Light’s Bane (Daughters of the People, Book 2)

Daniella Nehring is a fierce warrior with a turbulent past. Born in the earliest days of World War II to unknown parents, she was raised by Rebecca Upton, one of the People’s most notable leaders. Dani has always had questions about her parents’ identities, information Rebecca refuses to reveal, leaving a gaping hole in Dani's own identity.

Dani travels to New York on Rebecca's orders to search for the mysterious woman who stole a copy of the Prophecy of Light from the People. There, she teams up with Dave Winstead, an FBI agent working undercover with the People's most ancient and deadly enemy. Dave has a soft spot for the young warrior that divides his loyalties between her and the job he took in order to fulfill a promise he made a decade and a half before, a promise he's determined to keep, no matter what the cost.

As Dani and Dave are drawn deeper into the hunt for the missing artifact, Dani's immortality is jeopardized, and with it, her ability to reclaim the Prophecy tablet. When she learns the truth about her heritage, Dani must confront her past in a struggle that will change her life forever.

Released June 2014. First edition copyright 2014.
Second edition copyright 2015. Published by Bone Diggers Press.

Excerpt from Light's Bane

Daniella Nehring stood behind a string of yellow police tape and stared at the remains of the man left in a dark alley in one of the Big Apple’s worst slums. He’d been beaten before being killed, or possibly he’d died while being beaten. Either way, it had been an ugly death, and probably no more than the man had deserved. He’d killed the ex-wife of an ally of the People a few weeks ago. Now, her death had been avenged. A cool, early morning breeze blew over Dani, wafting the scent of filth and decay through the alley and into the street. A small crowd gathered behind the police tape. The crime scene had briefly stirred interest in the neighborhood’s residents, mostly among passers by. A few mothers pulled their children away, but for the most part, the locals were unconcerned. Death was a regular visitor here. Already, the crowd was thinning as people drifted back to their normal routines.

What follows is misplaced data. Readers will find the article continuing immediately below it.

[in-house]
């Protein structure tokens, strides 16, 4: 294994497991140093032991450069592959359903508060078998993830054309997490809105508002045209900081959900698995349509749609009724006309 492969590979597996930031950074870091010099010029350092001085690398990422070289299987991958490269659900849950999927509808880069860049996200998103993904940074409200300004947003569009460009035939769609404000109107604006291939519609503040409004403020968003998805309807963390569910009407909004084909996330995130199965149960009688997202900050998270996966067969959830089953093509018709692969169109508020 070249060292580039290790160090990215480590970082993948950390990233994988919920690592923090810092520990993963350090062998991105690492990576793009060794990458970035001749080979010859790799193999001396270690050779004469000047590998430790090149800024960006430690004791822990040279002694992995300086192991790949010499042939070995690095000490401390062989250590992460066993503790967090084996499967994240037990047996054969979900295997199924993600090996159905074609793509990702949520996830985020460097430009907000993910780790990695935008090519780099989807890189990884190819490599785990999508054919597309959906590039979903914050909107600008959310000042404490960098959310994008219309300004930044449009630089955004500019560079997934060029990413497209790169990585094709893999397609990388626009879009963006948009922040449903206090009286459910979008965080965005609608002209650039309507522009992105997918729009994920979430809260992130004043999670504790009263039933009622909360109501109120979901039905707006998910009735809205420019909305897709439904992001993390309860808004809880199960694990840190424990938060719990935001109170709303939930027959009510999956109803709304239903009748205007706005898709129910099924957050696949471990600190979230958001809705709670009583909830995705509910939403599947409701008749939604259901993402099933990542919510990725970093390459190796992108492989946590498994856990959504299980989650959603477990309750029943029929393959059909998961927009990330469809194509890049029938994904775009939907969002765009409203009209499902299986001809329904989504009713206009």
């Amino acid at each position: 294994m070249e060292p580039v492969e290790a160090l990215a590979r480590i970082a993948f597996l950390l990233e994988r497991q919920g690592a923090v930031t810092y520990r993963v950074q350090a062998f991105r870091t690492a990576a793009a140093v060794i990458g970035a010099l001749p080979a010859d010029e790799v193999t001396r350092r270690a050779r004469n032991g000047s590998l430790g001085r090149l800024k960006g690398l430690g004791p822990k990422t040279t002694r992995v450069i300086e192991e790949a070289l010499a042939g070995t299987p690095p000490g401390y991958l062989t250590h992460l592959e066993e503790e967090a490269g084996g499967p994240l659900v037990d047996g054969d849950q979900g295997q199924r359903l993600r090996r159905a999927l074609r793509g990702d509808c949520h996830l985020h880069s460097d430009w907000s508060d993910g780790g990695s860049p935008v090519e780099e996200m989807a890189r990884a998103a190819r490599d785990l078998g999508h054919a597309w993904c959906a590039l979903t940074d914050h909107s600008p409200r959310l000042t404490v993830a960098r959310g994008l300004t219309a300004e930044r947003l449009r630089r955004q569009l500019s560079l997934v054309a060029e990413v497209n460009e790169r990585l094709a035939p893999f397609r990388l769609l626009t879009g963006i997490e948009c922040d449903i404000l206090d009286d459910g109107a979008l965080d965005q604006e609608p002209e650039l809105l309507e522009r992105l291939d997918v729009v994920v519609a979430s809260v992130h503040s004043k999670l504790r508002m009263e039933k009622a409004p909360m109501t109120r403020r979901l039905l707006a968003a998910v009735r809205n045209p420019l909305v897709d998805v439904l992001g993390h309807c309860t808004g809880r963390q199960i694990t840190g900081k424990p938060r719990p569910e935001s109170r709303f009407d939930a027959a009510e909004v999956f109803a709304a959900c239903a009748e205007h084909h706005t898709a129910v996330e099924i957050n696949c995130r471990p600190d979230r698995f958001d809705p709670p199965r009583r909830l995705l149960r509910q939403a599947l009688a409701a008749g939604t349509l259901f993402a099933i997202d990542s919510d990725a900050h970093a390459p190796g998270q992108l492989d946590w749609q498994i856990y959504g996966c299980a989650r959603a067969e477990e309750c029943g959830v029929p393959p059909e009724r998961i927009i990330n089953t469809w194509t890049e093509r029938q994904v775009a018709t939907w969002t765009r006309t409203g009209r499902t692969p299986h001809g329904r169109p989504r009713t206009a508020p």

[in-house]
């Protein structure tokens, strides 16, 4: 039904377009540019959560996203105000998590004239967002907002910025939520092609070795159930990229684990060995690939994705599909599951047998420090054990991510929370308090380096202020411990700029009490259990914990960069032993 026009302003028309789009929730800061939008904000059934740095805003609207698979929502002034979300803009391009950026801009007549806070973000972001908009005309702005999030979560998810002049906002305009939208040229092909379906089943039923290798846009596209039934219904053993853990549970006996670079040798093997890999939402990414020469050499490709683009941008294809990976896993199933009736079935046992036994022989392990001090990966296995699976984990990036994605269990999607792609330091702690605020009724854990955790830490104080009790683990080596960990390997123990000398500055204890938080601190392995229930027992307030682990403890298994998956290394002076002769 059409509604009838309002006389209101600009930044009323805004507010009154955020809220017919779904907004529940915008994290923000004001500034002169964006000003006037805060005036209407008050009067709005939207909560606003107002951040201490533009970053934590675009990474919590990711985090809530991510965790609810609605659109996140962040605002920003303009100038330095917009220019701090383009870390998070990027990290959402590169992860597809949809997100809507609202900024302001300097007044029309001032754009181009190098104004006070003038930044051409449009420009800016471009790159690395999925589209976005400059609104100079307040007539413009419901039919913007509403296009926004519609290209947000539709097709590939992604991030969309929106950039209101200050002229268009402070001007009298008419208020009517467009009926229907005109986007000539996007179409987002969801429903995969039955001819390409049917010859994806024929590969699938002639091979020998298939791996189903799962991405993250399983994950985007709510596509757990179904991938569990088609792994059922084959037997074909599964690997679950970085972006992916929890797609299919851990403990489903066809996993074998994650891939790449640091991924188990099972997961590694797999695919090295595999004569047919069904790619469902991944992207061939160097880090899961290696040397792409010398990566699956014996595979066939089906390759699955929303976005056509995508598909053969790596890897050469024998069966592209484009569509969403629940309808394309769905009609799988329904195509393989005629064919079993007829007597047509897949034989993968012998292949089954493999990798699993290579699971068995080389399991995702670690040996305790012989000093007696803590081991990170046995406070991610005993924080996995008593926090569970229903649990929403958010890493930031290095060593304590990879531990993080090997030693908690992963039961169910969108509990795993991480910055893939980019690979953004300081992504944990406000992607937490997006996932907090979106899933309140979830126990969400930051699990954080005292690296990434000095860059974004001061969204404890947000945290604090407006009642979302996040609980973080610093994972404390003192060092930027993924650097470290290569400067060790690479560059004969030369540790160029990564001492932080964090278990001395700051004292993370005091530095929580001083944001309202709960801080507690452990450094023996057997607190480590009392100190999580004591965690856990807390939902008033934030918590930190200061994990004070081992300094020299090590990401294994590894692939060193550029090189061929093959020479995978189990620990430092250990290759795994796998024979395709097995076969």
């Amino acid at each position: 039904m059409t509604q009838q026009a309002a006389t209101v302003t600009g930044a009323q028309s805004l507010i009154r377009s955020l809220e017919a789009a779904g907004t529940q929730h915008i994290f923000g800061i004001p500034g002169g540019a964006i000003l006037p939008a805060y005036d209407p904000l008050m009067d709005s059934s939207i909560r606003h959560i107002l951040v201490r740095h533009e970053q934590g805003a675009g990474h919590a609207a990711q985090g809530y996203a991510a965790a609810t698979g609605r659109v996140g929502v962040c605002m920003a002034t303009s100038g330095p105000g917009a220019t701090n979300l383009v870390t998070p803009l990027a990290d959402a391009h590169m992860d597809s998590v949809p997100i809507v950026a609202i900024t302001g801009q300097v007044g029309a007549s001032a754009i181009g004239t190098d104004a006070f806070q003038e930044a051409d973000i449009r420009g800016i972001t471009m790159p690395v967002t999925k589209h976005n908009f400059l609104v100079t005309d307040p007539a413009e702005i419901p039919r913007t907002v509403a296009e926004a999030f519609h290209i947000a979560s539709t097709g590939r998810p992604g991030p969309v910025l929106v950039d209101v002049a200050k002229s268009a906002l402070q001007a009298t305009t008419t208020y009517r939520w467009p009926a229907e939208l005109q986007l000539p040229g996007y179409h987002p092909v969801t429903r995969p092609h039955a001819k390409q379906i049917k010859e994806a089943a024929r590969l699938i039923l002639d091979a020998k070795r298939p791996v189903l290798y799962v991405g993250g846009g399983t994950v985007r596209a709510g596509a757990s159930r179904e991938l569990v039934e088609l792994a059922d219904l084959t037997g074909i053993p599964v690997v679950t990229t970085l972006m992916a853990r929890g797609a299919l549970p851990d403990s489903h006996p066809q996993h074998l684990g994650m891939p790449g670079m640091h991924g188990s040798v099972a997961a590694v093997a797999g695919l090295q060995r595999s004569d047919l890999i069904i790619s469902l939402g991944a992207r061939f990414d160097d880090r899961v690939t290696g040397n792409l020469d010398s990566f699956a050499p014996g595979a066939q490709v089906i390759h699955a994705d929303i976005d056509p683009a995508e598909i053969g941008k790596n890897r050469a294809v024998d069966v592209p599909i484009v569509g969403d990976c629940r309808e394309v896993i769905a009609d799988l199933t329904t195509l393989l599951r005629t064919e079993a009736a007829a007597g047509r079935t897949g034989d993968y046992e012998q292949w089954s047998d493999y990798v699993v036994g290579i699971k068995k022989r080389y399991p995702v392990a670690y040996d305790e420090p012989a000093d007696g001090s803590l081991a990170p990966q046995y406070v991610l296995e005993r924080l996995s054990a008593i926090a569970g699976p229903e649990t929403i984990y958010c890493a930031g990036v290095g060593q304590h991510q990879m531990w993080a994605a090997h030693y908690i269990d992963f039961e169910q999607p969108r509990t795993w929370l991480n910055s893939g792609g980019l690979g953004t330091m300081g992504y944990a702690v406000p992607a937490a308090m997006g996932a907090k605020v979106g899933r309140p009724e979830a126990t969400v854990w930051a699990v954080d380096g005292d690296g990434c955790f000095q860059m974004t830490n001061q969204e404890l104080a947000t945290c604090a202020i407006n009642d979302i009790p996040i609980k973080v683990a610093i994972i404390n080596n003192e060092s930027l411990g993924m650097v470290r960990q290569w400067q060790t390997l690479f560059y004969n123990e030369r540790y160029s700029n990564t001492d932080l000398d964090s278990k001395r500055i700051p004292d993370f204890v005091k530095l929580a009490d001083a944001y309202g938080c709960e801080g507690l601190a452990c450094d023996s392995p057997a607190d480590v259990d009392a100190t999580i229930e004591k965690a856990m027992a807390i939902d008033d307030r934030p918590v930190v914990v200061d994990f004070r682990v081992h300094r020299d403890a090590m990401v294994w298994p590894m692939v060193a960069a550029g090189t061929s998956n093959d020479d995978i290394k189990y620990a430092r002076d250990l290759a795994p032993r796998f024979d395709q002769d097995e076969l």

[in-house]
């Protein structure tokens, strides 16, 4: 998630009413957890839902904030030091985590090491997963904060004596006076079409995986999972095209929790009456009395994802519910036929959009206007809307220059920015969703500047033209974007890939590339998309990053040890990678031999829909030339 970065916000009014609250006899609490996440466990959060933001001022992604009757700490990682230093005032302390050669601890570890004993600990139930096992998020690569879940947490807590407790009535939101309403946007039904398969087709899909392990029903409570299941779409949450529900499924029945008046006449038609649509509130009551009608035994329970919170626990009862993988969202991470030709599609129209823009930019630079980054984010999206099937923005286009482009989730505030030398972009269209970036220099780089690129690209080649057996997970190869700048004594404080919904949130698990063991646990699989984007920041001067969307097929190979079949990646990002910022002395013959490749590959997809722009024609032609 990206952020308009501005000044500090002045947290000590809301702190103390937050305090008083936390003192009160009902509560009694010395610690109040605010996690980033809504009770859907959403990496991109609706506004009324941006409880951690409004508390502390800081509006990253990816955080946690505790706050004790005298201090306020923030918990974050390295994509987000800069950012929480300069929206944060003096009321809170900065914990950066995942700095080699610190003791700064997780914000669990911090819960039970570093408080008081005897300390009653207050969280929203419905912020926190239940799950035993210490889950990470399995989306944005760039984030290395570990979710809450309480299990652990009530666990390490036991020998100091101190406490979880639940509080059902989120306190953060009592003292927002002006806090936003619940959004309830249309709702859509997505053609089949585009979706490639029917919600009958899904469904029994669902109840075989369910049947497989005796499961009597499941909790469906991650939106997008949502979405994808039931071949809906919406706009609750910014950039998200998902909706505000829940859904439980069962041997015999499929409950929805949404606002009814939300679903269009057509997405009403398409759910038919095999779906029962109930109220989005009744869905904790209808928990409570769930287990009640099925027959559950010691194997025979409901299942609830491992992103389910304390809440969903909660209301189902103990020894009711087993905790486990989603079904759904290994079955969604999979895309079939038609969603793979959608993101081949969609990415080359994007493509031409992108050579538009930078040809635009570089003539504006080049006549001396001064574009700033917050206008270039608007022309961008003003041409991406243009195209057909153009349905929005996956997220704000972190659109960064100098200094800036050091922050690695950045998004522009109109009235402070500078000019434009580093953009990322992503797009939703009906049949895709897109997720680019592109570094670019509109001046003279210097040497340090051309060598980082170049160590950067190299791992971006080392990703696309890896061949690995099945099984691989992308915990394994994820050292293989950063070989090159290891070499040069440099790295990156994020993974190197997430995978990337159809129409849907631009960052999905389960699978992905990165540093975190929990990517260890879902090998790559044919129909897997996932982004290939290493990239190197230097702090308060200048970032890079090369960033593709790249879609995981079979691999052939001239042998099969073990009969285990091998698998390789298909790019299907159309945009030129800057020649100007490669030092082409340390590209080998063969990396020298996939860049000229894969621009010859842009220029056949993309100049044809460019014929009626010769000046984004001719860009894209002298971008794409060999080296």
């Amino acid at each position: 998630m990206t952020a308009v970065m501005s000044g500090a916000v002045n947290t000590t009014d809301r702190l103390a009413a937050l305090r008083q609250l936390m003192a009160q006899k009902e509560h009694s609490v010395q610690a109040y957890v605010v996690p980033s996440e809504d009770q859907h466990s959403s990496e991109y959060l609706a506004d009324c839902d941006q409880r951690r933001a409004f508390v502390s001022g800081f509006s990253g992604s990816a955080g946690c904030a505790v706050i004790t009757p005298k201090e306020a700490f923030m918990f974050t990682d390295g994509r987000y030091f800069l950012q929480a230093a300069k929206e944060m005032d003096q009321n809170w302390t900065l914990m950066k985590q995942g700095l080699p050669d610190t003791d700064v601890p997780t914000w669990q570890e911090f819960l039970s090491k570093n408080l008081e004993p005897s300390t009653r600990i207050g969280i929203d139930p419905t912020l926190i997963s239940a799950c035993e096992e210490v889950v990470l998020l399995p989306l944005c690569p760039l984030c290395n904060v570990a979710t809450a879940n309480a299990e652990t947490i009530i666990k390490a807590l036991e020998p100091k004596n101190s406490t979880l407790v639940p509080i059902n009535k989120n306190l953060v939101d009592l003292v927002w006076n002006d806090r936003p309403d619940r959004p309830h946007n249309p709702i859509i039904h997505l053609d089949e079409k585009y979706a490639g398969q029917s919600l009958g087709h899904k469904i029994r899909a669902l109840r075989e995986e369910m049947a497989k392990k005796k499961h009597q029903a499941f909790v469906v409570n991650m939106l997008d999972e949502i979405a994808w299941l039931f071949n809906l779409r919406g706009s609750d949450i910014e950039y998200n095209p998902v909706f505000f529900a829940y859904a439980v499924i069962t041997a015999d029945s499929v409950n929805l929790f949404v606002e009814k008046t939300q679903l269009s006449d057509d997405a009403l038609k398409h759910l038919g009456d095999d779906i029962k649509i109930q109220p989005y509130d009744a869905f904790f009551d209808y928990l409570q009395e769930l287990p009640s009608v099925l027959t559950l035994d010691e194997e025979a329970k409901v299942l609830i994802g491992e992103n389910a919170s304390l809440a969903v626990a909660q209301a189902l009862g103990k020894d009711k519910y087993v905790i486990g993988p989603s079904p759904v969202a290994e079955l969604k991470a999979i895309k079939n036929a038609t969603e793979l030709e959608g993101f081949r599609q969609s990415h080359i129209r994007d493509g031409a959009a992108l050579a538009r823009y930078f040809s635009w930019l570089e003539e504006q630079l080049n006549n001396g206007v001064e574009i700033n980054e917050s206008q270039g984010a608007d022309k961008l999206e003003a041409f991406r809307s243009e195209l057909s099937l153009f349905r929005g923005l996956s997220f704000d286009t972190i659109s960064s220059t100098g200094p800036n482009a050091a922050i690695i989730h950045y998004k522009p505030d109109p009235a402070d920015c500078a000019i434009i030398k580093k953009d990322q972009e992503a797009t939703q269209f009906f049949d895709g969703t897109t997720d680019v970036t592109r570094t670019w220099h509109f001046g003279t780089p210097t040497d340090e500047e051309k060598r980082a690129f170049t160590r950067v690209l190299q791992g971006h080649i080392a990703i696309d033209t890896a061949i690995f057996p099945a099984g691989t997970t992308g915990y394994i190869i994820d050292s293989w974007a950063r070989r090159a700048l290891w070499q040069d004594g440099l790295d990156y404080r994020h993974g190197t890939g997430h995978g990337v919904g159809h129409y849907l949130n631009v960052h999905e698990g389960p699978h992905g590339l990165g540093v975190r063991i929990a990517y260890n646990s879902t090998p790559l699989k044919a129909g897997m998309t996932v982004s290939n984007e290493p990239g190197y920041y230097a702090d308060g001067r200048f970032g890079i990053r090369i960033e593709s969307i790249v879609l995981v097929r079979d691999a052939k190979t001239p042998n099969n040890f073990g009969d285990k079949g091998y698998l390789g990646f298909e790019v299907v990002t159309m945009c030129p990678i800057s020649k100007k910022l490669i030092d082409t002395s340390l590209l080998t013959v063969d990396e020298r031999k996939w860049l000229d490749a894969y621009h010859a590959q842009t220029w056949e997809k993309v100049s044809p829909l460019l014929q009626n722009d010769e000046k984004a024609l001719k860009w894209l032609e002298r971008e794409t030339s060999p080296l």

Dave Winstead stood beside Dani, as still and resolute as Lady Liberty, his strong features stoically set under a battered Chicago Cubs baseball cap. Though he knew the man whose body had been found in the alley, Dave made no move to identify him, surprising Dani not at all. Doing so would lead the police directly from Dave to Lukas Alexiou, an antiquities dealer that had been the victim’s former employer, and probably the one that had ordered the man’s death.

Nobody crossed the leader of the Shadow Enemy without feeling the lash of repercussions.

Dave turned and walked away, and Dani followed silently behind. She put the crime scene firmly out of her mind, instead admiring the broad expanse of Dave’s shoulders tapering to narrow hips, the loose-limbed stride that covered ground quickly without being hurried. At six three, Dave topped Dani by less than a hand, though he out-bulked her by a mile. She’d had a lot of chances to observe him building that muscle, and one memorable close encounter with his naked chest.